It wasn’t the best of springs for baling hay.
“Stockpiling fall forage can stretch your hay supply by delaying how early you start feeding hay, plus reduce your harvesting costs,” says Pat Miller, University of Missouri Extension agronomy specialist.
“Think of it as letting the cows do their own harvesting,” she says.“Fall fescue pastures have excellent forage quality, running 15 to 18 percent protein.”
If you want to get fall grazing or winter stockpiling from your fescue stands, fertilizing needs to be done in late summer, preferably just before a rain.
“Much of the late growth of fescue is made during August and September, so for the fertilizer to benefit the fall growth, it needs to be applied mid- to late July,” Miller says.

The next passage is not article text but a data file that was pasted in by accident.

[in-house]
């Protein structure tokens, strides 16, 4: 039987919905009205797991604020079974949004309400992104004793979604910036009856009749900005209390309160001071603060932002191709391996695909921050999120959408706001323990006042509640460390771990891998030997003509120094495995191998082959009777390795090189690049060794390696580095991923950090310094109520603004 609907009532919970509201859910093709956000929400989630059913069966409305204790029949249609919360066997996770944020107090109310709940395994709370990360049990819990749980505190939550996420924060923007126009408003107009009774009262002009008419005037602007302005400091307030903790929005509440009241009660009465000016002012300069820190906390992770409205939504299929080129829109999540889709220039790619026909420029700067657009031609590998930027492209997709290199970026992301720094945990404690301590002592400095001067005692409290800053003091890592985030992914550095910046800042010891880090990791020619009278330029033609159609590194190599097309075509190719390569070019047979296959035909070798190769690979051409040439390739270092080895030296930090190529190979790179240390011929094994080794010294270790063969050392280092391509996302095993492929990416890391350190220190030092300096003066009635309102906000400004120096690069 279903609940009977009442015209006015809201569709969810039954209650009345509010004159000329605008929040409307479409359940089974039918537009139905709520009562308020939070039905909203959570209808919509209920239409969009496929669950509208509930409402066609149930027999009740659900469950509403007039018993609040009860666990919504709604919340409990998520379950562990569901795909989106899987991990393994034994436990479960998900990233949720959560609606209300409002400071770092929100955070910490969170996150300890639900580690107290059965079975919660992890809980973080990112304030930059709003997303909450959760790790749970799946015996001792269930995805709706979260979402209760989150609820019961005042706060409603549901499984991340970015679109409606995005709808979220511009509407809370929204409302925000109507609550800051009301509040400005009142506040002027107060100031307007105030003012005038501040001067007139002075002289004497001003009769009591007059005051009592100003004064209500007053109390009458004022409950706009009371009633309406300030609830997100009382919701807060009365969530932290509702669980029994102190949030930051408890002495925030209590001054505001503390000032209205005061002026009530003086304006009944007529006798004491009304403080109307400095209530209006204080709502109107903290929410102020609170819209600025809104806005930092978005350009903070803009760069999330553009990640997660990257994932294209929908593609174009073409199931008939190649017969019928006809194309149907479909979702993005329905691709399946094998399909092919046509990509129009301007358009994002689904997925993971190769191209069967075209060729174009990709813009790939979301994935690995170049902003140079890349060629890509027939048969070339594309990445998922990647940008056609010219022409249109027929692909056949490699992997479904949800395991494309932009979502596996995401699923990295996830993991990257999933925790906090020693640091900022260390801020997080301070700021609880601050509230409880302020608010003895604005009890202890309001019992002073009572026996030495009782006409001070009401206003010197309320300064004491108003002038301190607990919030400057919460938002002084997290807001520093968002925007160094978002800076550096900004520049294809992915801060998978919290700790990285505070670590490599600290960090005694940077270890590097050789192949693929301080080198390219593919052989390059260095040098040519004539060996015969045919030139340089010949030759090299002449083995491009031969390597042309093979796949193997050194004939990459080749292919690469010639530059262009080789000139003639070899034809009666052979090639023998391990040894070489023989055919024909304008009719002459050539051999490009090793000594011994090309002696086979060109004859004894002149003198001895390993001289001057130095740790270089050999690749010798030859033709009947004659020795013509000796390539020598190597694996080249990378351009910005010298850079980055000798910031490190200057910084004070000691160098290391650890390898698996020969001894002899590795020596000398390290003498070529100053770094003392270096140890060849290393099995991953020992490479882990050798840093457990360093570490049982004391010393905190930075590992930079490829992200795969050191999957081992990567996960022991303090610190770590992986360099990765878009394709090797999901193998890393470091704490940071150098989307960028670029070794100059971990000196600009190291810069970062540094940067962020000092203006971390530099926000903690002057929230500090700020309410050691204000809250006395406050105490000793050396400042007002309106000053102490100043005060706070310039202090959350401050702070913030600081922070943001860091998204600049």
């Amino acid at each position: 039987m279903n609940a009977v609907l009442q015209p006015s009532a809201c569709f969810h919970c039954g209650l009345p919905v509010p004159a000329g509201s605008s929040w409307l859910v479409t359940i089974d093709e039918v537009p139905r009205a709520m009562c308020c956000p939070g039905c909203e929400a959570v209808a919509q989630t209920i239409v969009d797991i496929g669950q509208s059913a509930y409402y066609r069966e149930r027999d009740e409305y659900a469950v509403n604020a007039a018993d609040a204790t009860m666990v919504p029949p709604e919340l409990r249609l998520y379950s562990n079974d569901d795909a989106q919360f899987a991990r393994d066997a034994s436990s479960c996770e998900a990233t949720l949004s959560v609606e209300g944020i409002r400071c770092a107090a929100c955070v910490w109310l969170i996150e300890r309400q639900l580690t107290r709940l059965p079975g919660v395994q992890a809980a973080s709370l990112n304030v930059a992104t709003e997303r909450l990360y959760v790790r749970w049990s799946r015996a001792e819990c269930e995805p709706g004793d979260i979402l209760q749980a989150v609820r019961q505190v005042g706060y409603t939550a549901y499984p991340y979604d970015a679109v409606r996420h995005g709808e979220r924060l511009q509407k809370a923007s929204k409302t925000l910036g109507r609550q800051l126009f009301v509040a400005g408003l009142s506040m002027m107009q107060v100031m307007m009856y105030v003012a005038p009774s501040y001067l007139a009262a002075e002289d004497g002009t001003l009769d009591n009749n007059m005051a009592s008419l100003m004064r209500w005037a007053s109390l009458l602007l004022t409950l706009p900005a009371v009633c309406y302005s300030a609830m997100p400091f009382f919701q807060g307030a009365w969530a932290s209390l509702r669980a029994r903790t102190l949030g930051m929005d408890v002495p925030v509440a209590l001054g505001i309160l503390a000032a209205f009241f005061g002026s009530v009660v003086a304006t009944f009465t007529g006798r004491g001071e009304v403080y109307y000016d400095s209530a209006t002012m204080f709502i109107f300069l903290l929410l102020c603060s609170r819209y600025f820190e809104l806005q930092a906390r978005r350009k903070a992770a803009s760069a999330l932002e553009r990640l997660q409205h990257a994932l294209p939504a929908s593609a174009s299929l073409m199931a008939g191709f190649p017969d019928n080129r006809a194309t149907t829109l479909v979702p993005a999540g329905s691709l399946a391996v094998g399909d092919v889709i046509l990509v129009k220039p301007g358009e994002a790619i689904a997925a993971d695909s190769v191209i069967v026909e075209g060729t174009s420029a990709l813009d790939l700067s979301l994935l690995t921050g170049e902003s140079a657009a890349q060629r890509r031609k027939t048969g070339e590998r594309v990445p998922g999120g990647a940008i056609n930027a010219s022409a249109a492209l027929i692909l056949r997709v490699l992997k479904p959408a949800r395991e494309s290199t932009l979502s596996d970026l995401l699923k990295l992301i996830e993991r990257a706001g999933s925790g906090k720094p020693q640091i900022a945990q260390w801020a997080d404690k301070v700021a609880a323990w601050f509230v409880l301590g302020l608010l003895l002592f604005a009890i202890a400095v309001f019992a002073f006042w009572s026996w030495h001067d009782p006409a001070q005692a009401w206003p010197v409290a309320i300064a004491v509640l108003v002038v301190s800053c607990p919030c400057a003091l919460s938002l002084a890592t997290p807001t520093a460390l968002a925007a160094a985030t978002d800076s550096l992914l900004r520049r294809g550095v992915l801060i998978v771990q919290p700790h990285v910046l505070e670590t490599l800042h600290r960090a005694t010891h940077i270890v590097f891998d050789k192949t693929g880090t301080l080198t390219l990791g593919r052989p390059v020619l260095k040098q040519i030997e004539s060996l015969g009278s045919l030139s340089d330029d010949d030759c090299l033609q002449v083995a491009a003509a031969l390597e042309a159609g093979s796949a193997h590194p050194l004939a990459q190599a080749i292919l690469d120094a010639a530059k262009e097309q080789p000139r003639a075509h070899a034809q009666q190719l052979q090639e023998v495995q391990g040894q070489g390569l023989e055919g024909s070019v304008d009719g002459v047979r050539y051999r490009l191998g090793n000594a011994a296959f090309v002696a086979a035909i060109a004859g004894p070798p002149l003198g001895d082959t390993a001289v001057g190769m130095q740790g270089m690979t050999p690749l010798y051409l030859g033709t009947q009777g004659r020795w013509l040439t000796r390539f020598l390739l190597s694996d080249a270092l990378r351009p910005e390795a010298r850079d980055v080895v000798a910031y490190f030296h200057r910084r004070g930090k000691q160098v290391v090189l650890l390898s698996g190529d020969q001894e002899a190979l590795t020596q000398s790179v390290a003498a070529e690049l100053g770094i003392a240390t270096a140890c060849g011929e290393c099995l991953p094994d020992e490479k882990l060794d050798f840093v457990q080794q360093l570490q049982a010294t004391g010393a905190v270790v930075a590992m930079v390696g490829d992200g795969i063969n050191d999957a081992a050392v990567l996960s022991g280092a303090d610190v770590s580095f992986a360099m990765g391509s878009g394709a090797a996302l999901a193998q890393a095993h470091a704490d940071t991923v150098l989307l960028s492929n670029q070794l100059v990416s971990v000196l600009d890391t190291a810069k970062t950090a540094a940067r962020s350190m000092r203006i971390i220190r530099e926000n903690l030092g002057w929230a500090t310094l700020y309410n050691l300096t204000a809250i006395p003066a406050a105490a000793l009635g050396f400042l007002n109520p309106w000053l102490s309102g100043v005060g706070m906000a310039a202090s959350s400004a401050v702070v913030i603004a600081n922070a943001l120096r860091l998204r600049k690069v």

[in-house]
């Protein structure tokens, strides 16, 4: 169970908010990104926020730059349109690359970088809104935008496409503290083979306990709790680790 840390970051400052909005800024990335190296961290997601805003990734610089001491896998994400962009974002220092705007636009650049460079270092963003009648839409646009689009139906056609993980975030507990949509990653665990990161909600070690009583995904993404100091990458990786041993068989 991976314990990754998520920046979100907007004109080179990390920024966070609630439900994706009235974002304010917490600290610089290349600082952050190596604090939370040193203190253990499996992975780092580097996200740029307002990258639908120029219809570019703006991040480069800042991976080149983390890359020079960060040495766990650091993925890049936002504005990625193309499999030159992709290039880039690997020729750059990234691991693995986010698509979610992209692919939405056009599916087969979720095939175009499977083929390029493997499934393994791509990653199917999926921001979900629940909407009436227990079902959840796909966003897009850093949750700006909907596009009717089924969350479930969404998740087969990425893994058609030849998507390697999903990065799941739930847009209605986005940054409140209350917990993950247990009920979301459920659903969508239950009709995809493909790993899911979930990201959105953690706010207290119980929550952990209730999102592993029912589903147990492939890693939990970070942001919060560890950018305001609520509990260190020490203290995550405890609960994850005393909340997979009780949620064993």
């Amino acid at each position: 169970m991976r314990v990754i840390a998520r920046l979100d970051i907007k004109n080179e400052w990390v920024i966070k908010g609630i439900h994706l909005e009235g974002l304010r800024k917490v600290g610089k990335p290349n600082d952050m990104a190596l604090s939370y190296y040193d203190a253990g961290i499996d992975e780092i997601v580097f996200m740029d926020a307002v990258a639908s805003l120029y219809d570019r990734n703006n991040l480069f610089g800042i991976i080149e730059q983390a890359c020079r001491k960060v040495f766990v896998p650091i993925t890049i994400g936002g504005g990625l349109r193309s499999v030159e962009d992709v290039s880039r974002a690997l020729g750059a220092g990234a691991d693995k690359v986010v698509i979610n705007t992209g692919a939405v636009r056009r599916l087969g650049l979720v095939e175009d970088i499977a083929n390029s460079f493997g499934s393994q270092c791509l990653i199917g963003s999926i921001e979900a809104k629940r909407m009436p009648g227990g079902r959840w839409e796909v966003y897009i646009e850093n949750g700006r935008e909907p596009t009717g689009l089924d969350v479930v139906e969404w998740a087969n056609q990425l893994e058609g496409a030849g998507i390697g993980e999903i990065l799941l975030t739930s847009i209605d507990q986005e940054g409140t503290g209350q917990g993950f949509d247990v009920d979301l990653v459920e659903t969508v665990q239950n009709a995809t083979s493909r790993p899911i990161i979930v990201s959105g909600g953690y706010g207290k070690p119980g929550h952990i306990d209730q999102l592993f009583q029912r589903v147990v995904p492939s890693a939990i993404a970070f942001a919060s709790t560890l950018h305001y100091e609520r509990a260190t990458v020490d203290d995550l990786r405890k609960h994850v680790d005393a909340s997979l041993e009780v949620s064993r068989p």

If the stand is primarily grass, 60 to 80 pounds of nitrogen would be plenty. If the stand is thick with legumes, they will provide much of the needed nitrogen. Apply phosphorus, potash and lime according to soil test recommendations to get the benefit of all the nitrogen you apply.
If the stand is primarily fescue, it can also be stockpiled for winter use. For this use, Miller recommends removing cattle by early August and returning them in early October. Other grasses and legumes do not work as well for stockpiling.
“The best way to utilize this stockpiled fescue is to strip graze or limit graze,” Miller says. An electric fence can be moved each day to give them one day’s worth of grazing. This way, the cattle will not trample the grass before they are able to eat it.
“They’ll probably be there waiting for you to move the fence,” Miller says.
For more information, contact your local MU Extension center or see the MU Extension guide “Tall Fescue” (G4646), available for free download at extension.missouri.edu/p/G4646.